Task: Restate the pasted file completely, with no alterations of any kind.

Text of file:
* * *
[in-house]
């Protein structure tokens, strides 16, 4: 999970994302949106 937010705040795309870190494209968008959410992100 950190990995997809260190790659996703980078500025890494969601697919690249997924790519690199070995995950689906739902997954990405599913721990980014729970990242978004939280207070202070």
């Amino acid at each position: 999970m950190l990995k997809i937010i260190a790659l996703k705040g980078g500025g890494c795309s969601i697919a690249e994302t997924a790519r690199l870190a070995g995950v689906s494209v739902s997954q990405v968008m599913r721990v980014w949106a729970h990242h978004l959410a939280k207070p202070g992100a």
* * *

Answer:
[in-house]
């Protein structure tokens, strides 16, 4: 999970994302949106 937010705040795309870190494209968008959410992100 950190990995997809260190790659996703980078500025890494969601697919690249997924790519690199070995995950689906739902997954990405599913721990980014729970990242978004939280207070202070």
């Amino acid at each position: 999970m950190l990995k997809i937010i260190a790659l996703k705040g980078g500025g890494c795309s969601i697919a690249e994302t997924a790519r690199l870190a070995g995950v689906s494209v739902s997954q990405v968008m599913r721990v980014w949106a729970h990242h978004l959410a939280k207070p202070g992100a």